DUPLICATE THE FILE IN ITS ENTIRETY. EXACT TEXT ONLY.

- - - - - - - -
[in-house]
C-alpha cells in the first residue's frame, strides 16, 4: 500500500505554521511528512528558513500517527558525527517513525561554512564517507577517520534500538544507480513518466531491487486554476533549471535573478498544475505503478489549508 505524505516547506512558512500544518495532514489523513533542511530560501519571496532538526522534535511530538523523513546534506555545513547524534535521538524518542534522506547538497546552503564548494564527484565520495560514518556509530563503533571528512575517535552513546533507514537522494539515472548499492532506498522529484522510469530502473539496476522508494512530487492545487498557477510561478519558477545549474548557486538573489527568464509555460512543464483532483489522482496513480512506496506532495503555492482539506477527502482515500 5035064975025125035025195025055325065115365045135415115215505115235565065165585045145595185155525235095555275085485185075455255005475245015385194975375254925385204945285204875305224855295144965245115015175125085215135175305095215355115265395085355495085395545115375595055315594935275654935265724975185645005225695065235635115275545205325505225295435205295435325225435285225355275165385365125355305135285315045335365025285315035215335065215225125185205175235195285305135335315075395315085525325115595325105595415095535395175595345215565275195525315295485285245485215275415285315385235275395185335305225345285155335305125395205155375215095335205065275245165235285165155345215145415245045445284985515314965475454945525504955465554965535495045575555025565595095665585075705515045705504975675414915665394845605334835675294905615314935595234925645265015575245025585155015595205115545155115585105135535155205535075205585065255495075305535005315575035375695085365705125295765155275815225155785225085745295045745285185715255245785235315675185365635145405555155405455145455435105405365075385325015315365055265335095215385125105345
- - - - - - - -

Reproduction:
[in-house]
C-alpha cells in the first residue's frame, strides 16, 4: 500500500505554521511528512528558513500517527558525527517513525561554512564517507577517520534500538544507480513518466531491487486554476533549471535573478498544475505503478489549508 505524505516547506512558512500544518495532514489523513533542511530560501519571496532538526522534535511530538523523513546534506555545513547524534535521538524518542534522506547538497546552503564548494564527484565520495560514518556509530563503533571528512575517535552513546533507514537522494539515472548499492532506498522529484522510469530502473539496476522508494512530487492545487498557477510561478519558477545549474548557486538573489527568464509555460512543464483532483489522482496513480512506496506532495503555492482539506477527502482515500 5035064975025125035025195025055325065115365045135415115215505115235565065165585045145595185155525235095555275085485185075455255005475245015385194975375254925385204945285204875305224855295144965245115015175125085215135175305095215355115265395085355495085395545115375595055315594935275654935265724975185645005225695065235635115275545205325505225295435205295435325225435285225355275165385365125355305135285315045335365025285315035215335065215225125185205175235195285305135335315075395315085525325115595325105595415095535395175595345215565275195525315295485285245485215275415285315385235275395185335305225345285155335305125395205155375215095335205065275245165235285165155345215145415245045445284985515314965475454945525504955465554965535495045575555025565595095665585075705515045705504975675414915665394845605334835675294905615314935595234925645265015575245025585155015595205115545155115585105135535155205535075205585065255495075305535005315575035375695085365705125295765155275815225155785225085745295045745285185715255245785235315675185365635145405555155405455145455435105405365075385325015315365055265335095215385125105345